Q: In this kind of economic hardship, do you think the current protests can be sustained?
UP: They will. Definitely. People are now seasoned. They take shifts to be at the protests! The trick is to sustain them. After the Galaha protest, I joined one in Warakapola close to where I live. There was another university protest on the 8th of May, but I missed that because I had come home for the [Sinhala/Tamil] New Year break. I think we should, and we will, keep at it.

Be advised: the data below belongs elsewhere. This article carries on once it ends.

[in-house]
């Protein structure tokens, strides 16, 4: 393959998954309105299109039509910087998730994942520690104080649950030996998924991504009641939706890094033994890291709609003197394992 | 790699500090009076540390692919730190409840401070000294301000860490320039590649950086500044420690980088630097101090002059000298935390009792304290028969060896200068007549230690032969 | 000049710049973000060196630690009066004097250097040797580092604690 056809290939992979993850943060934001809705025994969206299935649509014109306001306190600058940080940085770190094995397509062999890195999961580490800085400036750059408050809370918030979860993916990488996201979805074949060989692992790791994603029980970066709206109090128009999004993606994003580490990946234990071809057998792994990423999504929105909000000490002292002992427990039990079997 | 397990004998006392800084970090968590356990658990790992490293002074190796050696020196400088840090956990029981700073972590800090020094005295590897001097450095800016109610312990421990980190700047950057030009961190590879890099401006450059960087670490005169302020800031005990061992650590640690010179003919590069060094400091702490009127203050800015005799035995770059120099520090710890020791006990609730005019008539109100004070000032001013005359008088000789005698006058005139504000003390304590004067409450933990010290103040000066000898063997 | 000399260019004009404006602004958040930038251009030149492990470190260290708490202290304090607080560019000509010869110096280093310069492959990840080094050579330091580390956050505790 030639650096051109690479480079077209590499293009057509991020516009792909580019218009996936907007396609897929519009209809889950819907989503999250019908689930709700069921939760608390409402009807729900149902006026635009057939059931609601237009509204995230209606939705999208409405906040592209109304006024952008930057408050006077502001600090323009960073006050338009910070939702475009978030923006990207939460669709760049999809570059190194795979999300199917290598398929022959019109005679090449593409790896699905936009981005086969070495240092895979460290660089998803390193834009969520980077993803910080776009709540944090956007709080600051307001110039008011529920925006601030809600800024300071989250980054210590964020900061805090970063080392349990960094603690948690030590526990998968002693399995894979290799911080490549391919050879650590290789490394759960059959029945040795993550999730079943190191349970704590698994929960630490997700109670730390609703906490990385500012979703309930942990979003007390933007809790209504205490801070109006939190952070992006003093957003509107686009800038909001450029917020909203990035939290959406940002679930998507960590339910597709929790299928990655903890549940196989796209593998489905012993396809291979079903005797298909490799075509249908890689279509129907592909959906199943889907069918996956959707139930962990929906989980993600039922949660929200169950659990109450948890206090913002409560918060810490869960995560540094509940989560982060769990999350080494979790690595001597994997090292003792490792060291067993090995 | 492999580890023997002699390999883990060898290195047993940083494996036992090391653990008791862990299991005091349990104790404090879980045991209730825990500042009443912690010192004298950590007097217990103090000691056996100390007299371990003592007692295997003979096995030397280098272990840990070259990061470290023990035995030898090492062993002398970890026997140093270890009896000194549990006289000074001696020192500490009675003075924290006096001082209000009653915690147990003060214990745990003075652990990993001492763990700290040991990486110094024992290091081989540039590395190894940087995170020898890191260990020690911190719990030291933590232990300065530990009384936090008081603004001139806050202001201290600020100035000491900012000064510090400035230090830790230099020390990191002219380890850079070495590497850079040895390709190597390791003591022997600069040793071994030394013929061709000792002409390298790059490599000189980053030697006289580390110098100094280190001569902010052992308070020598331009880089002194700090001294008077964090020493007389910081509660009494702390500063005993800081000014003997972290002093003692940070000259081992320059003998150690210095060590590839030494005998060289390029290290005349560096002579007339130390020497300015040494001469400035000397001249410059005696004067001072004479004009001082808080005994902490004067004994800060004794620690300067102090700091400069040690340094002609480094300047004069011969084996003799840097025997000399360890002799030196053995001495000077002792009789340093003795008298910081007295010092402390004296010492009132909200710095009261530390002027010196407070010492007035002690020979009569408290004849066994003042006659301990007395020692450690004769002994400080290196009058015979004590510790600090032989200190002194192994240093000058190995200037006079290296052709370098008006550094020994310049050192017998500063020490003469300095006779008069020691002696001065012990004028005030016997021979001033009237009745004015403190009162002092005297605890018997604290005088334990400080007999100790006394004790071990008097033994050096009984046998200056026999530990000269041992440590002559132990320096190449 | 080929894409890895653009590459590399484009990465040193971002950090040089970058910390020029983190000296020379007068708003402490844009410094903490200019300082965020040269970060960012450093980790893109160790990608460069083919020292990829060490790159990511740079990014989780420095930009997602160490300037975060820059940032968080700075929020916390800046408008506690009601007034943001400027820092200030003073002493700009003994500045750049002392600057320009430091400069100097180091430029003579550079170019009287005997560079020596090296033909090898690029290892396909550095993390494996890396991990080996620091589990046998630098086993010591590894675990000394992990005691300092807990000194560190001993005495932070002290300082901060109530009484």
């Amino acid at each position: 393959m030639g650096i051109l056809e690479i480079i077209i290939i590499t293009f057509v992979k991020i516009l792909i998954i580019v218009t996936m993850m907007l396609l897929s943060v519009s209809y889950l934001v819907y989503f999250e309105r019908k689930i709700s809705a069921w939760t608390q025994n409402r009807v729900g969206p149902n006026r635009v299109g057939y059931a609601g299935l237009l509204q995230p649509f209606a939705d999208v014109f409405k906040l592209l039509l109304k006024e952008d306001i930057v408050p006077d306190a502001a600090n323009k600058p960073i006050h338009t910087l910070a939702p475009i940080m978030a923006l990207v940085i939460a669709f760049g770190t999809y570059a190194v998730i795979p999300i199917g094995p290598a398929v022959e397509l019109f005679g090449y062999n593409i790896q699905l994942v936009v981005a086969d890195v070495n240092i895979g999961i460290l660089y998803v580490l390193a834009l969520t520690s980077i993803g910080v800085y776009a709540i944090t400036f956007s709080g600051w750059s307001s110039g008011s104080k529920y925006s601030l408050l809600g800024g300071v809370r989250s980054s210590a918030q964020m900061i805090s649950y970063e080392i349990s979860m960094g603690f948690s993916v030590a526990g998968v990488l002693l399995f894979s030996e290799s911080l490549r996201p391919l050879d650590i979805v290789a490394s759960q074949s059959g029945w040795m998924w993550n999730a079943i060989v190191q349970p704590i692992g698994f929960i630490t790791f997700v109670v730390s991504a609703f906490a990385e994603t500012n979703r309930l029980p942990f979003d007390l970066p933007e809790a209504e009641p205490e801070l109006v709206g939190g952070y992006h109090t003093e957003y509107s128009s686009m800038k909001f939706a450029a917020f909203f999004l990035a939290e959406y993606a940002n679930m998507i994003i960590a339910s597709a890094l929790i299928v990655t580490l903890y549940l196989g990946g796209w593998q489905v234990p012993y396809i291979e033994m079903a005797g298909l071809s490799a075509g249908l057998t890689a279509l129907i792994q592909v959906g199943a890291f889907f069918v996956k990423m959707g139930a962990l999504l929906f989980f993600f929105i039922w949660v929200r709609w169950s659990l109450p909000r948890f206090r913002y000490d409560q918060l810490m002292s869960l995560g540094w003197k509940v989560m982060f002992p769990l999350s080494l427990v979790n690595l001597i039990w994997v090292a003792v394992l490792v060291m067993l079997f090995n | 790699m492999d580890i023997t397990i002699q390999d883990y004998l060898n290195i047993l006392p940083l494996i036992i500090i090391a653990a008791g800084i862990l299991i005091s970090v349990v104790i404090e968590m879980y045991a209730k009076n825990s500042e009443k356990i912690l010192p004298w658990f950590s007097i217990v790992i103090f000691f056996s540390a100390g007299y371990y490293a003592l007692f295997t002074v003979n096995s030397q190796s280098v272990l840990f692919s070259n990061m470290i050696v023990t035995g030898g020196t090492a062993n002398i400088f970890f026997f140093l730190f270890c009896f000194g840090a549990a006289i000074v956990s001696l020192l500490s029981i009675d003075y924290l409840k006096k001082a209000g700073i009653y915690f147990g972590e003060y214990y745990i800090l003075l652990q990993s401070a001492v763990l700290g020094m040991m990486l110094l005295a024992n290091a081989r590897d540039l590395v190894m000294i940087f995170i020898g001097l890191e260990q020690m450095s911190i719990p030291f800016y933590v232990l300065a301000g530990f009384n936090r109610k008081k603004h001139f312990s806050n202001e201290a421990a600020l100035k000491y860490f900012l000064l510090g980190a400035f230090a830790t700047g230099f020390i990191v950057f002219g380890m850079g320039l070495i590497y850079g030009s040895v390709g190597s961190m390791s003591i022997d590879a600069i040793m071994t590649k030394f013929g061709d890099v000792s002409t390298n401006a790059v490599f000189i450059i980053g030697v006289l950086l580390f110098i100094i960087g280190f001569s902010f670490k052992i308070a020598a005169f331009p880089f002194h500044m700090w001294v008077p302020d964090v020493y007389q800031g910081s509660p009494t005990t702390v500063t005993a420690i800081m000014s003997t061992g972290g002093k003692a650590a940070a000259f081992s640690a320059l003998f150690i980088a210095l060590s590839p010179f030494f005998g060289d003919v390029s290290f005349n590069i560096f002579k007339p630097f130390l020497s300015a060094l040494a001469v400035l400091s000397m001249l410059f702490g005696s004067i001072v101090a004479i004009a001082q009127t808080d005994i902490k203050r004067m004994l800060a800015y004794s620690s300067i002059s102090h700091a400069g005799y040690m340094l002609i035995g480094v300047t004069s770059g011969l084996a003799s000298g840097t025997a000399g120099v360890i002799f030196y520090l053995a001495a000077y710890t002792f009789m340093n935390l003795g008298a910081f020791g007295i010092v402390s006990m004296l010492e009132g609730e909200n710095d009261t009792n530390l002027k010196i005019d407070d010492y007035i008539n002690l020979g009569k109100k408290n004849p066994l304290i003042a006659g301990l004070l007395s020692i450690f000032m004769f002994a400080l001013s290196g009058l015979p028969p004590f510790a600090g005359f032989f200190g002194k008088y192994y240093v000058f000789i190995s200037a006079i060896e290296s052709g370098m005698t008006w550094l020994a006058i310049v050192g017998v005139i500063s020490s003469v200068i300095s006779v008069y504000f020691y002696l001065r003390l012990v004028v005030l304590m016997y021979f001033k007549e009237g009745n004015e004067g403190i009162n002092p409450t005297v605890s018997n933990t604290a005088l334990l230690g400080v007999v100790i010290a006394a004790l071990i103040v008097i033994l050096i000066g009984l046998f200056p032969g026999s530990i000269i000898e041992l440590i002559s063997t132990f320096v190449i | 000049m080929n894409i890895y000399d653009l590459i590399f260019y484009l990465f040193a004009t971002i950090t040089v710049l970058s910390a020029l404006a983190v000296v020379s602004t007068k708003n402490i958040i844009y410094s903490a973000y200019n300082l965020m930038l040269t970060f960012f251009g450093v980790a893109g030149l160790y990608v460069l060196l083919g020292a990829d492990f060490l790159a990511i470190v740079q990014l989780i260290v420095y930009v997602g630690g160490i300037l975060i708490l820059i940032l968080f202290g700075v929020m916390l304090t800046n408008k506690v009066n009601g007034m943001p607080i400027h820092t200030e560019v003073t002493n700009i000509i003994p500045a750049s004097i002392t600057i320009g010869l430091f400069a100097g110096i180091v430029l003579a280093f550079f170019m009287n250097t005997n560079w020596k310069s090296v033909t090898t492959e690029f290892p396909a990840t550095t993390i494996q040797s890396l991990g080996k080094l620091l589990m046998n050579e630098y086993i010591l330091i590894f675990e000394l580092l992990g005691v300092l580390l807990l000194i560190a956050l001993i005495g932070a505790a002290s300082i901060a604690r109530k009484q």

UK: I think it depends on how invested you are in this. For instance, IUSF people are seasoned protestors. So they will continue at it no matter what. But I’m not so sure about other people, who are getting into this for the first time in their life. Who knows, they might even pull out after a while. But it’s very difficult to predict anything in this kind of situation. I’m just thinking about all those people currently not taking part, the ones who might actually be against all these protests. Even for them, it’s difficult not to see what’s happening now right? So they might even join the protests. The way this is going, I don’t think it’s possible for anybody to not see or ignore things anymore. So the enthusiasm to be on the streets will continue, most probably.